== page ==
Fabian Bielinsky, the director of Nine Queens, has died. If you’ve never seen it, Nine Queens is a taut, gripping Argentinian movie about the machinations of low and high level confidence rackets told in a the span of a single day. The title comes from a the film’s principal job, the sale of nine very rare stamps by the film’s protagonists, one a seasoned veteran, and the other an up-and-comer who is begrudingly being tutored for the day by the vet.
If this sounds a little like the plot from Bluffmaster, you’re right. However, Bluffmaster is not a direct copy of the story. To say any more would spoil both movies, but I can imagine that Rohan Sippy saw Fabian Bielinsky’s film and wondered if and how it would be possible to make a plot like that work in an Indian film — and he succeeded admirably. Bluffmaster and Nine Queens share one scene, but the rest of the plot, characters, events and motivations are markedly different (therefore putting that one shared scene firmly into ‘homage’ territory, not a shot-for-shot ‘inspired’ movie).
I like to think of them as companion movies. Watch both. If you’ve seen neither, watch Nine Queens first. Nine Queens itself was officially remade into an American movie, Criminal* (which I haven’t seen, but by all accounts it’s okay).
A similar style of ‘remake’ — if one may call it that — occured between one of my favourite Korean movies (and indeed, one of Korea’s favourite Korean movies), My Sassy Girl, and last year’s Neal’n’Nikki. Again, the two share one scene and a somewhat similar plot structure, but diverge completely from there (and at the end of N&N, the plot even does a twist that seemingly was designed to surprise people who had already seen the Korean film.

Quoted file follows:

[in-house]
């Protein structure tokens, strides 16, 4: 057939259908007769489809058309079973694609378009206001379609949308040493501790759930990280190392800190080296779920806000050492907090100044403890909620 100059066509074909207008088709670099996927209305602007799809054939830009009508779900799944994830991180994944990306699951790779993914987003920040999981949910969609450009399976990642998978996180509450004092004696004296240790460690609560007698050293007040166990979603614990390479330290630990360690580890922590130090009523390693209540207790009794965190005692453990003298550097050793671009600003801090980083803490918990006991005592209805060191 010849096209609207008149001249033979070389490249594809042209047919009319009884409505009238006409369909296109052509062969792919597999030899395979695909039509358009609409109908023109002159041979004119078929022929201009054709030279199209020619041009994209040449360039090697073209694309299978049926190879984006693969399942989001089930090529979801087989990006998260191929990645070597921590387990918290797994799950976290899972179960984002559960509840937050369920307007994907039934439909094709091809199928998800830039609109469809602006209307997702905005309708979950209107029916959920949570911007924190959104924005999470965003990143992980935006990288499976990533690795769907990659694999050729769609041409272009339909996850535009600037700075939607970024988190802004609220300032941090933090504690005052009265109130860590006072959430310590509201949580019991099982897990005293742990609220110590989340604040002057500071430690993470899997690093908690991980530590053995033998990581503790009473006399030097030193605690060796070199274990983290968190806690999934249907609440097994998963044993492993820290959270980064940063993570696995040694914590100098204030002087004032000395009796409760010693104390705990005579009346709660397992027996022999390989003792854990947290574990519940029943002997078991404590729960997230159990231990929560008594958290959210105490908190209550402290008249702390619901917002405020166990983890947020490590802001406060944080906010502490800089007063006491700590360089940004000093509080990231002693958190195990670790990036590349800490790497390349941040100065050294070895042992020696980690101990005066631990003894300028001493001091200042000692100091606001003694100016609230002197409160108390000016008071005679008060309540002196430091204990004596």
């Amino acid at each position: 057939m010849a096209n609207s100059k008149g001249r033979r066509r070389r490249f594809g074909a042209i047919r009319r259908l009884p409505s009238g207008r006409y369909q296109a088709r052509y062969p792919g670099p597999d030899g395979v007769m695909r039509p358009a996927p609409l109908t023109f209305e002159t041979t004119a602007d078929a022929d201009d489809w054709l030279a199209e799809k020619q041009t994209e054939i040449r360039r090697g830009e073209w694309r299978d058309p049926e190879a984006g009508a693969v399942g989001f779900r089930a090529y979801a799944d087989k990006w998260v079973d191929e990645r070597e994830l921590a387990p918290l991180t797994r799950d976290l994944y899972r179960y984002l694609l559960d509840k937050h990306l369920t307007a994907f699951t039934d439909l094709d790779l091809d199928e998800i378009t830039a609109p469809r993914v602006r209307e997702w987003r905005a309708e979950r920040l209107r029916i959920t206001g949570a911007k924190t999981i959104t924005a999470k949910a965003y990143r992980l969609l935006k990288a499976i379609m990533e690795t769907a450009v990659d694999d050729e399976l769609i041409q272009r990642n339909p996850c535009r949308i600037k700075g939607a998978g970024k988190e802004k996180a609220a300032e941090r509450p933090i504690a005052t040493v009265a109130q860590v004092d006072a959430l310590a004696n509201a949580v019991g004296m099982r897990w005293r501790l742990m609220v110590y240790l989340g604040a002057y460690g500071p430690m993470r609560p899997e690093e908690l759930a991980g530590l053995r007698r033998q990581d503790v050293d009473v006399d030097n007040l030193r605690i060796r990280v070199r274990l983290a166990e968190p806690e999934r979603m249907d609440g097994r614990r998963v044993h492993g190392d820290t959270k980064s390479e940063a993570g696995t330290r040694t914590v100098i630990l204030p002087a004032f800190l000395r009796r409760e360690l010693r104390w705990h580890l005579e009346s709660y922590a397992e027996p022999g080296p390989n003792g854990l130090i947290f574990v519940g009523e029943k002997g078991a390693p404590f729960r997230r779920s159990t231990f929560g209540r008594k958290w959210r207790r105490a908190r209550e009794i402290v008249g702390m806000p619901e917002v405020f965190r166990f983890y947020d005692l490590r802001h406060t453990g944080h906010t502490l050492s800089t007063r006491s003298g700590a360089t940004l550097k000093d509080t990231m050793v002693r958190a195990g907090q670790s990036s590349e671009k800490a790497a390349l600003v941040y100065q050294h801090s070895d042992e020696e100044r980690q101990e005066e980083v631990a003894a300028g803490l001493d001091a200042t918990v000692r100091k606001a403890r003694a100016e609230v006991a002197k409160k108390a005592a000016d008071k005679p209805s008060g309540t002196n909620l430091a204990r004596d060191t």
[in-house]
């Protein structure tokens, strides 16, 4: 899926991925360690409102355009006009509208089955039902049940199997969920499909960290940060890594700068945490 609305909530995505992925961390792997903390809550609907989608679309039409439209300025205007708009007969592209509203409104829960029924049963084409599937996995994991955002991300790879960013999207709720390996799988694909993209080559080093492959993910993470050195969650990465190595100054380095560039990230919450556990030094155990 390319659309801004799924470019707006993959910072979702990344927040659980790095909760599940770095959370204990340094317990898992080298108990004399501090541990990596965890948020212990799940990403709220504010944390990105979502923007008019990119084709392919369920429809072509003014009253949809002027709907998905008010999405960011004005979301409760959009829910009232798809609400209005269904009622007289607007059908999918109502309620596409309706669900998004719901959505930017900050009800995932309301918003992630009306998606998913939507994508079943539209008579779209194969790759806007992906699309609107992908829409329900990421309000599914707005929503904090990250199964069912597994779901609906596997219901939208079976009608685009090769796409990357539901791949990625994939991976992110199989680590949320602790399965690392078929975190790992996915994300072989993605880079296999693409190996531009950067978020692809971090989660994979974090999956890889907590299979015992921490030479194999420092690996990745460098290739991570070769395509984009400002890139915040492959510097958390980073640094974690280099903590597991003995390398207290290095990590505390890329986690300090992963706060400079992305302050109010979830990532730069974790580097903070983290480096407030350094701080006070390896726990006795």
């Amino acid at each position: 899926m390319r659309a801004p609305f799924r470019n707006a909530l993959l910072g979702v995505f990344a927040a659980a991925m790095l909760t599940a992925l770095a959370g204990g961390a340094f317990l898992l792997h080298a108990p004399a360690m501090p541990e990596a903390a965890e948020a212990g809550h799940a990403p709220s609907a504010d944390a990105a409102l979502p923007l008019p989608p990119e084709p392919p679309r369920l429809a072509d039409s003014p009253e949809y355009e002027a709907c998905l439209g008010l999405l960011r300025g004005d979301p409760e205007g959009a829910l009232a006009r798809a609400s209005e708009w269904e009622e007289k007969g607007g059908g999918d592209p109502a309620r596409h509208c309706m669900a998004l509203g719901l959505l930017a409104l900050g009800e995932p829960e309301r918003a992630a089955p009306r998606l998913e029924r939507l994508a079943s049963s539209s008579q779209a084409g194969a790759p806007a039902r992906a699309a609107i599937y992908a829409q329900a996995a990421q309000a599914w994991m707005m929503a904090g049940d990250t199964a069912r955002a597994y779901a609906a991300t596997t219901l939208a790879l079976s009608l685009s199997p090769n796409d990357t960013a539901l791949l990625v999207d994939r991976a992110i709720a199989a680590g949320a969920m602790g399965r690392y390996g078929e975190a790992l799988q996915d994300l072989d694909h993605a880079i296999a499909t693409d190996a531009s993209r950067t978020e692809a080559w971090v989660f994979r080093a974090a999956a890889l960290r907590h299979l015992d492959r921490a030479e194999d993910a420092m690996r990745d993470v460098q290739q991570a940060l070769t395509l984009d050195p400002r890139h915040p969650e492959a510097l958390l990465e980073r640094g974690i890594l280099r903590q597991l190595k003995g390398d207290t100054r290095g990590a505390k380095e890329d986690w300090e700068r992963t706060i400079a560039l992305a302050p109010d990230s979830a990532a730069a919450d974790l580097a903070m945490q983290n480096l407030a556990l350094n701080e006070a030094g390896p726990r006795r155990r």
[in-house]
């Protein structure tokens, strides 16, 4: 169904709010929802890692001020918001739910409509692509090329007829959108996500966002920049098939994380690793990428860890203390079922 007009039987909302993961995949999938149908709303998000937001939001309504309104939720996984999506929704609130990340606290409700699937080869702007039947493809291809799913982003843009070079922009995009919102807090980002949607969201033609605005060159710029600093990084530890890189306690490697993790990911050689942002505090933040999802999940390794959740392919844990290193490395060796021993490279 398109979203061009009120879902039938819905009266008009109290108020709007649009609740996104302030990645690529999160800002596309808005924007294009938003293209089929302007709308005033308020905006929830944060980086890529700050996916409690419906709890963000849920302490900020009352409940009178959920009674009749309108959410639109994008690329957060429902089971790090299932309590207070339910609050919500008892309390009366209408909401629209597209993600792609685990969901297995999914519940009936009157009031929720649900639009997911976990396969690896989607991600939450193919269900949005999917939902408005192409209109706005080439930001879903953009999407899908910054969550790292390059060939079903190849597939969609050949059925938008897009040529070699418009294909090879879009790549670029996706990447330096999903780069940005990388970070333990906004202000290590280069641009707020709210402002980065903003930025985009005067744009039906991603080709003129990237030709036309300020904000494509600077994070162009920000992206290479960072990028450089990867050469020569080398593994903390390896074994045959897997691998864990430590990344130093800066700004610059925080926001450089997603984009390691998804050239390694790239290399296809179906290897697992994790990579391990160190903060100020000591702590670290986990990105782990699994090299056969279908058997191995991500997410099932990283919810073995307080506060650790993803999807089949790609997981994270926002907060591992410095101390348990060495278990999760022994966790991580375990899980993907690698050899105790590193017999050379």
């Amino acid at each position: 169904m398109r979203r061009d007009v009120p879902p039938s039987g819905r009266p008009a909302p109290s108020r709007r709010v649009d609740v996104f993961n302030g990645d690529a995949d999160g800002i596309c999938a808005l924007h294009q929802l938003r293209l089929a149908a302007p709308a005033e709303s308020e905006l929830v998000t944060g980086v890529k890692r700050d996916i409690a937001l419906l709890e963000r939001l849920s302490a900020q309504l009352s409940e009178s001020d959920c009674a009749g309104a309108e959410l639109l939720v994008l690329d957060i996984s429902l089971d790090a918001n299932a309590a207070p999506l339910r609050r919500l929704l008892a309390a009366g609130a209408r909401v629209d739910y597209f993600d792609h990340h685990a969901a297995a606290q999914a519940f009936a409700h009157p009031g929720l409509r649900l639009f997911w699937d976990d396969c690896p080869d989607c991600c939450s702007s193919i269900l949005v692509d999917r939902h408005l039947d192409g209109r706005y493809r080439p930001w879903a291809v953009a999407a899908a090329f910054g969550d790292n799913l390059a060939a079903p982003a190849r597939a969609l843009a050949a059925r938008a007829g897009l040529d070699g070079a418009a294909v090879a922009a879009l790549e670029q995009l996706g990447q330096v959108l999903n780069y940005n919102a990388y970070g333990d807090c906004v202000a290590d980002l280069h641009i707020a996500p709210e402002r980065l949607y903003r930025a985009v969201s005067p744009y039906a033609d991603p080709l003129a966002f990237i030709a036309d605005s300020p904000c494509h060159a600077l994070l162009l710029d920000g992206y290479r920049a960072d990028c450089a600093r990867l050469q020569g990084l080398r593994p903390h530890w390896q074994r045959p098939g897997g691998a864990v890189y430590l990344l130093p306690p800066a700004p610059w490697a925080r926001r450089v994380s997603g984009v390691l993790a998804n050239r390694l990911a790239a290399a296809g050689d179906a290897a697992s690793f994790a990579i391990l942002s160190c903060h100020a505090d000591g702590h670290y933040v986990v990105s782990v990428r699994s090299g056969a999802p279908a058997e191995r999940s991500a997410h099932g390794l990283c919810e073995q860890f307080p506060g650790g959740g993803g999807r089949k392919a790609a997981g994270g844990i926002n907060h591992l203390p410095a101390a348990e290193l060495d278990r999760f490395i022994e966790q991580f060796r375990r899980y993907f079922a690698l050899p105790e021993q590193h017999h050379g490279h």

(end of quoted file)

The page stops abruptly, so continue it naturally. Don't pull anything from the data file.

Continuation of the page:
I must say, I have absolutely no problem with this kind of ‘remake’ — half the stories I think up are in response to something I’ve seen or read. Sometimes you come out of a movie and say, “Well, if I were to make it…” and go on from there (Star Wars is apparently a copy of Kurosawa’s The Hidden Fortress — damned if I care). Reaction to stimulus — any stimulus, be it from real life or from an existing work of fiction — is the root of much of creativity.
What I don’t like, however, is laziness. I don’t like shot for shot remakes of movies that their irritating directors pass off with shrugs of “there is no such thing as an original story” — Look, it’s actually a little painful to see a set of well-written, dare I say ‘original’ set of characters parading around the plot of The Usual Suspects (for a better take on The Usual Suspects‘s classic twist, it pops up in Anubhav Sinha’s Dus) or a director wasting good actors in her personal fantasy of making Dirty Dancing (and then doing it badly). You’re halfway there, why not go for it and do it right?